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1999-02-25 ATO-001
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Rail industry spells out progress on ten-point improvement plan and future goals


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Association of Train Operating Companies



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ATOC

Rail industry spells out progress on ten-point improvement plan and future goals
_______________________________________________________________


date
25 February 1999
source ATOC
type Press release



Leaders of Britain’s rail industry today spelled out the progress made so far on implementing the ten-point improvement plan agreed with the Deputy Prime Minister in November.

Speaking at today’s National Rail Summit in London, Richard Brown, Chief Executive of National Express Trains Division and John Curley, Railtrack Performance Director, reported amongst other actions that:

o a National Punctuality Task Force had been set up as promised: it had undertaken a detailed analysis of the causes of delays, was seeking improvements and providing a forum where rail companies could share best practice;
o 193 new drivers had been trained and another 488 were now in training, so the agreed target of 800 new drivers by the end of the year would be met. The industry was now planning to recruit and train another 500 new drivers a year for the next five years;
o the shortage of experienced operations and timetable planners was being tackled by setting up a new training system including an Institute of Railway Operations to train the next generation of rail managers;
o Train Reliability Action Groups have been set up as promised to tackle the 20 per cent of delays caused by mechanical breakdowns. They have identified 1,600 separate projects being developed to improve reliability, and were working to share experiences so that what worked for one company could be quickly applied by others using the same type of train;
o Over 1800 new trains have been ordered with a further 500 committed by 2002 with subsequent deliveries this year and next. Nine out of ten new trains would replace old, increasingly unreliable ones. "Scrapping these 30 and 40 year old trains will provide an important boost to reliability on a number of lines,"Mr Brown said.
o a completely new timetable planning process had been devised, replacing the competitive, secret bidding system with a more open, consultative process. With approval from the Rail Regulator this will lead to more robust timetables and better connections and recovery processes.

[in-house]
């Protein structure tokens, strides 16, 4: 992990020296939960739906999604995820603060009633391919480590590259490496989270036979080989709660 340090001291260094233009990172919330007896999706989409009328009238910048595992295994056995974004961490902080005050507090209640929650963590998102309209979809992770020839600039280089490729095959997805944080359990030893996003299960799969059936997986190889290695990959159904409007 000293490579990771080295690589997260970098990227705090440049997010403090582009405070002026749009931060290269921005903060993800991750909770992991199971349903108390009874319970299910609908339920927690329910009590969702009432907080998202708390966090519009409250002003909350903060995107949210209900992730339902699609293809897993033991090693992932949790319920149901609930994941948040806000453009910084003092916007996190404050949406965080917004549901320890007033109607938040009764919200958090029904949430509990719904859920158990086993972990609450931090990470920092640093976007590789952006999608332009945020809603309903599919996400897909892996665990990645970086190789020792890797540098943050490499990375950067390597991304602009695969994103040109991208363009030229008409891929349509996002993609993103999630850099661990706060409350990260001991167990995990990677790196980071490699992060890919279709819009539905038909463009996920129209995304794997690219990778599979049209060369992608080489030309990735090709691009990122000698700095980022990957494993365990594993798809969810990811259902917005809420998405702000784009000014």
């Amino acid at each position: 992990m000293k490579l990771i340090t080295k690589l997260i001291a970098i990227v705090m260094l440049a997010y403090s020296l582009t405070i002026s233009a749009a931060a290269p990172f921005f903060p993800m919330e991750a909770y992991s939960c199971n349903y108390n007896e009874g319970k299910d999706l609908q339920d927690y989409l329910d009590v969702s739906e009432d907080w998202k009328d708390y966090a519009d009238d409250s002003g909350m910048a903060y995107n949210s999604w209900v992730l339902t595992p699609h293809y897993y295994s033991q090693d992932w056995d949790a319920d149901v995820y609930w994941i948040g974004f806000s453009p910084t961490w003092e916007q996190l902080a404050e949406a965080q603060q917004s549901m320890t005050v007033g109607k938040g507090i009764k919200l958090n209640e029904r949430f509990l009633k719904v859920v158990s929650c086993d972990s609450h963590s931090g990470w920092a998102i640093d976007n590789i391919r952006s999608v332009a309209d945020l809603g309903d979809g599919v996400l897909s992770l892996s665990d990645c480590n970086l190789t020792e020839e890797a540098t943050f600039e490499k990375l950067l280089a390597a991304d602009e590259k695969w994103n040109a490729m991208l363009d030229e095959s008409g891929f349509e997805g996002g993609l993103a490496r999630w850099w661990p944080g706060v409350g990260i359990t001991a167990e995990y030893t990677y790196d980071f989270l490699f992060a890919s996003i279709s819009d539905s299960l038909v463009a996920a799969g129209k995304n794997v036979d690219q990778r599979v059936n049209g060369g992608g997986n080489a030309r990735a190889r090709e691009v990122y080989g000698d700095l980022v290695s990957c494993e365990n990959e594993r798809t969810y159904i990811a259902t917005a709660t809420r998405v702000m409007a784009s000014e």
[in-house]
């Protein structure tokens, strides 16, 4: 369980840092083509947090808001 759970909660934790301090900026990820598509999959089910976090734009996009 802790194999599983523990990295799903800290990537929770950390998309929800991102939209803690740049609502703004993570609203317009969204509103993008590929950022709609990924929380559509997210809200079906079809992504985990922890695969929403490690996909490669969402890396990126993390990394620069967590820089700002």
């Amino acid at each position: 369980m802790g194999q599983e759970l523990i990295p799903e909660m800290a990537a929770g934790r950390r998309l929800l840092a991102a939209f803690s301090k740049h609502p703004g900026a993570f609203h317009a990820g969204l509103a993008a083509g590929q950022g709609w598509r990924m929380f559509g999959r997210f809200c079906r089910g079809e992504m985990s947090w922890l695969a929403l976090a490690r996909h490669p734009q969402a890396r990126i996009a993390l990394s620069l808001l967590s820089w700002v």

o the industry is applying top level priority action to 50 key hot spots across the network.

Said Railtrack Chief Executive Gerald Corbett . "We have doubled our investment to £1.4 billion and in the next three years are committing to further increasing it to £1.6 billion per annum, of which over half will be for enhancement by the end of the period.

"We are halfway through our station regeneration programme and by 2001 all 2,500 stations will have been completed and the £1 billion programme complete."

He added that "Railtrack is committed to work with the industry to help deliver the Deputy Prime Minister¹s vision of a truly integrated transport policy."

Christopher Garnett, Chief Executive of GNER, told the summit that the historic decline in rail usage had been reversed, with an estimated 25 per cent growth in passenger numbers in four years which is heading rapidly towards a 50-year record. We are experiencing a rail renaissance with high freight and passenger growth leading to a reduction in road accidents, pollution and congestion and helping to meet Government objectives. The subsidy to the rail industry is declining while investment in the rail infrastructure was at a 20-year high. Fares are going down in real terms, by an average of 2 per cent in the last two years.

He said the train operating companies were improving the well-being of their passengers. They had recruited more staff: by the end of next year there would be 1200 extra security staff to support the work of the BT Police; 776 stations would be equipped with video cameras; 430 stations would be registered under the secure stations initiative; and 433 station car parks would have video camera surveillance.

The train companies had also been working to supply more information to passengers when things went wrong. By the end of the year, all trains would be able to receive information from control rooms so that staff could give passengers a proper explanation if there was a delay instead of just talking about "technical reasons".

He concluded that: "We commit ourselves to ensuring that in spite of growing numbers of trains and seriously congested network, we will improve the service to our customers."

-ENDS-

For more information: David Campbell Bannerman, Communications Director 0171 904 3010 or pager (01523) 523 523 pager no. 849718


Railhub Archive ::: 1999-02-25 ATO-001





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